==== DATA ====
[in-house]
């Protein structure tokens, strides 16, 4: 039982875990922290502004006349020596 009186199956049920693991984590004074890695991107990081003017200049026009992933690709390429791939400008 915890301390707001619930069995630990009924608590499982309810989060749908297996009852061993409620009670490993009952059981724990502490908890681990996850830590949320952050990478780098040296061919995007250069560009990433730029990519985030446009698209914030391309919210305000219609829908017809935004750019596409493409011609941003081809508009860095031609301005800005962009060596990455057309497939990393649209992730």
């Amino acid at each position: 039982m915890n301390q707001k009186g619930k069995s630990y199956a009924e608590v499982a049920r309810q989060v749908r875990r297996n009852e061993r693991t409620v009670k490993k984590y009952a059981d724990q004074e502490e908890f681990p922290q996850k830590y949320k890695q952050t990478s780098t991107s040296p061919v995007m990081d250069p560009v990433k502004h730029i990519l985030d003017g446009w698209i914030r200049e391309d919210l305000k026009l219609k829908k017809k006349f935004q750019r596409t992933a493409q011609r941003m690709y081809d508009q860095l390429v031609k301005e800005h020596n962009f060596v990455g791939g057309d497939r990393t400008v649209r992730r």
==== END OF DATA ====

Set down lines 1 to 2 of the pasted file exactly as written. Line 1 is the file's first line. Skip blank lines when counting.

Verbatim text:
[in-house]
């Protein structure tokens, strides 16, 4: 039982875990922290502004006349020596 009186199956049920693991984590004074890695991107990081003017200049026009992933690709390429791939400008 915890301390707001619930069995630990009924608590499982309810989060749908297996009852061993409620009670490993009952059981724990502490908890681990996850830590949320952050990478780098040296061919995007250069560009990433730029990519985030446009698209914030391309919210305000219609829908017809935004750019596409493409011609941003081809508009860095031609301005800005962009060596990455057309497939990393649209992730």